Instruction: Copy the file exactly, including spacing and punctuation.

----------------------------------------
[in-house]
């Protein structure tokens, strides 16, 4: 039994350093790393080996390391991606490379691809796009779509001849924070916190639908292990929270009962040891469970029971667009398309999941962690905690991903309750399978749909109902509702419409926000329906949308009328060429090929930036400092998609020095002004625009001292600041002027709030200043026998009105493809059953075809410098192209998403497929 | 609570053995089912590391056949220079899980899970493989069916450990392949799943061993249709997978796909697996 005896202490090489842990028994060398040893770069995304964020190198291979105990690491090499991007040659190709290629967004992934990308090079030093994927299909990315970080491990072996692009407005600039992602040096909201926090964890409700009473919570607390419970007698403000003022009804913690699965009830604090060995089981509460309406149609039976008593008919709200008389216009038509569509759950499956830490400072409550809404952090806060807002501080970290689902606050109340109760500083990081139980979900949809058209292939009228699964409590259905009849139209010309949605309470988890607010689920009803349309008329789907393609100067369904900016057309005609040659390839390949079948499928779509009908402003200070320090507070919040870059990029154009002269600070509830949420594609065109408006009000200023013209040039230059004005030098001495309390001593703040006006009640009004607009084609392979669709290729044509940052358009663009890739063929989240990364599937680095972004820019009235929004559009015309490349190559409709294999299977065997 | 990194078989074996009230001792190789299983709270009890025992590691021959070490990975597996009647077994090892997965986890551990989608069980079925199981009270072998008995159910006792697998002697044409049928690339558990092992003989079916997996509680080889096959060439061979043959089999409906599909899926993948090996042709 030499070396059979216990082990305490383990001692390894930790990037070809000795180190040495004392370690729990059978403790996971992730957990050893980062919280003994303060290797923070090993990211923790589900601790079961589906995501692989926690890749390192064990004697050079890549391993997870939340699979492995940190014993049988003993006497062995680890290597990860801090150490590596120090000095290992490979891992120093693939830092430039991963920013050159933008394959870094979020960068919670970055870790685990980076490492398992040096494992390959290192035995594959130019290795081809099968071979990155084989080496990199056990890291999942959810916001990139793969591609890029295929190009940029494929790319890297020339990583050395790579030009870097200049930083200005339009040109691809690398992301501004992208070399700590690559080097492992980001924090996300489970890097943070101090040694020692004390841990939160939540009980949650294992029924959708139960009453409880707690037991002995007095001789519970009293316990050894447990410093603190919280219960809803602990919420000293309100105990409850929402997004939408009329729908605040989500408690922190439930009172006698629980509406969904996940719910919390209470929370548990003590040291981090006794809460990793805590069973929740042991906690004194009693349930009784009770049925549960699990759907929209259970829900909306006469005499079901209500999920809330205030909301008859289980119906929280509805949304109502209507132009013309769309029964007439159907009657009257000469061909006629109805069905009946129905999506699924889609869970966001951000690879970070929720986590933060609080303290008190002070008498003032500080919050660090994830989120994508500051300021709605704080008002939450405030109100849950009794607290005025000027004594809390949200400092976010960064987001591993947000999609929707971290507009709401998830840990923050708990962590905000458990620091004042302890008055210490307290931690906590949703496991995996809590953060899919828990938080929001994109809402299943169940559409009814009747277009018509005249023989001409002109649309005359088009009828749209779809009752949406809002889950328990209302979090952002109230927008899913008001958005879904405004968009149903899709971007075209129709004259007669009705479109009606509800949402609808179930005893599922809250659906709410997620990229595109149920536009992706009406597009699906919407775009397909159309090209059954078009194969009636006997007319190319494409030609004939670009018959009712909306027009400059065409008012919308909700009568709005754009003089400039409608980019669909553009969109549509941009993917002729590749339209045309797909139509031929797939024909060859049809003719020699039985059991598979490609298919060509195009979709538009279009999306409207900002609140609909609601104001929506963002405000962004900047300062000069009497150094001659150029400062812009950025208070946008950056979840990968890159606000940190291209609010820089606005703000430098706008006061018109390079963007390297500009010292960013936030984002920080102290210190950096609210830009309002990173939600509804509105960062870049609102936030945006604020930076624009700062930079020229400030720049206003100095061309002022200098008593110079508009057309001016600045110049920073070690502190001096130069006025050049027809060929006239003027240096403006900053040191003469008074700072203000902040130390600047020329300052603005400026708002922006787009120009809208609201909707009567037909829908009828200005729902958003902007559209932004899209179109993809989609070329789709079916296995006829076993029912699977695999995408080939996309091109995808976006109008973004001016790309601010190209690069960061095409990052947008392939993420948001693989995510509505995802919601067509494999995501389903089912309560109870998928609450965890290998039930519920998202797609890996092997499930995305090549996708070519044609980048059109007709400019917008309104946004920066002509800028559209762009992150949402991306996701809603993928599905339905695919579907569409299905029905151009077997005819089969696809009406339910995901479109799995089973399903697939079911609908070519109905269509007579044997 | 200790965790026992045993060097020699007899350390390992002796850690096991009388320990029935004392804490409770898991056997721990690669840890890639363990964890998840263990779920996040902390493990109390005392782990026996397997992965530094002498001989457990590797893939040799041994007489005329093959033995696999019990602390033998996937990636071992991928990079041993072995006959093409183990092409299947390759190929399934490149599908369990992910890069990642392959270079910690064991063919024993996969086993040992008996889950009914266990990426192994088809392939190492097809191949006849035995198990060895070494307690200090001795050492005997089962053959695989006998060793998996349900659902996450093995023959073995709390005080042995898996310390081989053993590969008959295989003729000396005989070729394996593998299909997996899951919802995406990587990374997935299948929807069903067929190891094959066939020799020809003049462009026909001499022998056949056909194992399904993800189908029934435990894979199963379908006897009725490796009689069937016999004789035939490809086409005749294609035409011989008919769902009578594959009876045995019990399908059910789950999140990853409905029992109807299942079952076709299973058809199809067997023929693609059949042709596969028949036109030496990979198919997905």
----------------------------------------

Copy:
[in-house]
């Protein structure tokens, strides 16, 4: 039994350093790393080996390391991606490379691809796009779509001849924070916190639908292990929270009962040891469970029971667009398309999941962690905690991903309750399978749909109902509702419409926000329906949308009328060429090929930036400092998609020095002004625009001292600041002027709030200043026998009105493809059953075809410098192209998403497929 | 609570053995089912590391056949220079899980899970493989069916450990392949799943061993249709997978796909697996 005896202490090489842990028994060398040893770069995304964020190198291979105990690491090499991007040659190709290629967004992934990308090079030093994927299909990315970080491990072996692009407005600039992602040096909201926090964890409700009473919570607390419970007698403000003022009804913690699965009830604090060995089981509460309406149609039976008593008919709200008389216009038509569509759950499956830490400072409550809404952090806060807002501080970290689902606050109340109760500083990081139980979900949809058209292939009228699964409590259905009849139209010309949605309470988890607010689920009803349309008329789907393609100067369904900016057309005609040659390839390949079948499928779509009908402003200070320090507070919040870059990029154009002269600070509830949420594609065109408006009000200023013209040039230059004005030098001495309390001593703040006006009640009004607009084609392979669709290729044509940052358009663009890739063929989240990364599937680095972004820019009235929004559009015309490349190559409709294999299977065997 | 990194078989074996009230001792190789299983709270009890025992590691021959070490990975597996009647077994090892997965986890551990989608069980079925199981009270072998008995159910006792697998002697044409049928690339558990092992003989079916997996509680080889096959060439061979043959089999409906599909899926993948090996042709 030499070396059979216990082990305490383990001692390894930790990037070809000795180190040495004392370690729990059978403790996971992730957990050893980062919280003994303060290797923070090993990211923790589900601790079961589906995501692989926690890749390192064990004697050079890549391993997870939340699979492995940190014993049988003993006497062995680890290597990860801090150490590596120090000095290992490979891992120093693939830092430039991963920013050159933008394959870094979020960068919670970055870790685990980076490492398992040096494992390959290192035995594959130019290795081809099968071979990155084989080496990199056990890291999942959810916001990139793969591609890029295929190009940029494929790319890297020339990583050395790579030009870097200049930083200005339009040109691809690398992301501004992208070399700590690559080097492992980001924090996300489970890097943070101090040694020692004390841990939160939540009980949650294992029924959708139960009453409880707690037991002995007095001789519970009293316990050894447990410093603190919280219960809803602990919420000293309100105990409850929402997004939408009329729908605040989500408690922190439930009172006698629980509406969904996940719910919390209470929370548990003590040291981090006794809460990793805590069973929740042991906690004194009693349930009784009770049925549960699990759907929209259970829900909306006469005499079901209500999920809330205030909301008859289980119906929280509805949304109502209507132009013309769309029964007439159907009657009257000469061909006629109805069905009946129905999506699924889609869970966001951000690879970070929720986590933060609080303290008190002070008498003032500080919050660090994830989120994508500051300021709605704080008002939450405030109100849950009794607290005025000027004594809390949200400092976010960064987001591993947000999609929707971290507009709401998830840990923050708990962590905000458990620091004042302890008055210490307290931690906590949703496991995996809590953060899919828990938080929001994109809402299943169940559409009814009747277009018509005249023989001409002109649309005359088009009828749209779809009752949406809002889950328990209302979090952002109230927008899913008001958005879904405004968009149903899709971007075209129709004259007669009705479109009606509800949402609808179930005893599922809250659906709410997620990229595109149920536009992706009406597009699906919407775009397909159309090209059954078009194969009636006997007319190319494409030609004939670009018959009712909306027009400059065409008012919308909700009568709005754009003089400039409608980019669909553009969109549509941009993917002729590749339209045309797909139509031929797939024909060859049809003719020699039985059991598979490609298919060509195009979709538009279009999306409207900002609140609909609601104001929506963002405000962004900047300062000069009497150094001659150029400062812009950025208070946008950056979840990968890159606000940190291209609010820089606005703000430098706008006061018109390079963007390297500009010292960013936030984002920080102290210190950096609210830009309002990173939600509804509105960062870049609102936030945006604020930076624009700062930079020229400030720049206003100095061309002022200098008593110079508009057309001016600045110049920073070690502190001096130069006025050049027809060929006239003027240096403006900053040191003469008074700072203000902040130390600047020329300052603005400026708002922006787009120009809208609201909707009567037909829908009828200005729902958003902007559209932004899209179109993809989609070329789709079916296995006829076993029912699977695999995408080939996309091109995808976006109008973004001016790309601010190209690069960061095409990052947008392939993420948001693989995510509505995802919601067509494999995501389903089912309560109870998928609450965890290998039930519920998202797609890996092997499930995305090549996708070519044609980048059109007709400019917008309104946004920066002509800028559209762009992150949402991306996701809603993928599905339905695919579907569409299905029905151009077997005819089969696809009406339910995901479109799995089973399903697939079911609908070519109905269509007579044997 | 200790965790026992045993060097020699007899350390390992002796850690096991009388320990029935004392804490409770898991056997721990690669840890890639363990964890998840263990779920996040902390493990109390005392782990026996397997992965530094002498001989457990590797893939040799041994007489005329093959033995696999019990602390033998996937990636071992991928990079041993072995006959093409183990092409299947390759190929399934490149599908369990992910890069990642392959270079910690064991063919024993996969086993040992008996889950009914266990990426192994088809392939190492097809191949006849035995198990060895070494307690200090001795050492005997089962053959695989006998060793998996349900659902996450093995023959073995709390005080042995898996310390081989053993590969008959295989003729000396005989070729394996593998299909997996899951919802995406990587990374997935299948929807069903067929190891094959066939020799020809003049462009026909001499022998056949056909194992399904993800189908029934435990894979199963379908006897009725490796009689069937016999004789035939490809086409005749294609035409011989008919769902009578594959009876045995019990399908059910789950999140990853409905029992109807299942079952076709299973058809199809067997023929693609059949042709596969028949036109030496990979198919997905």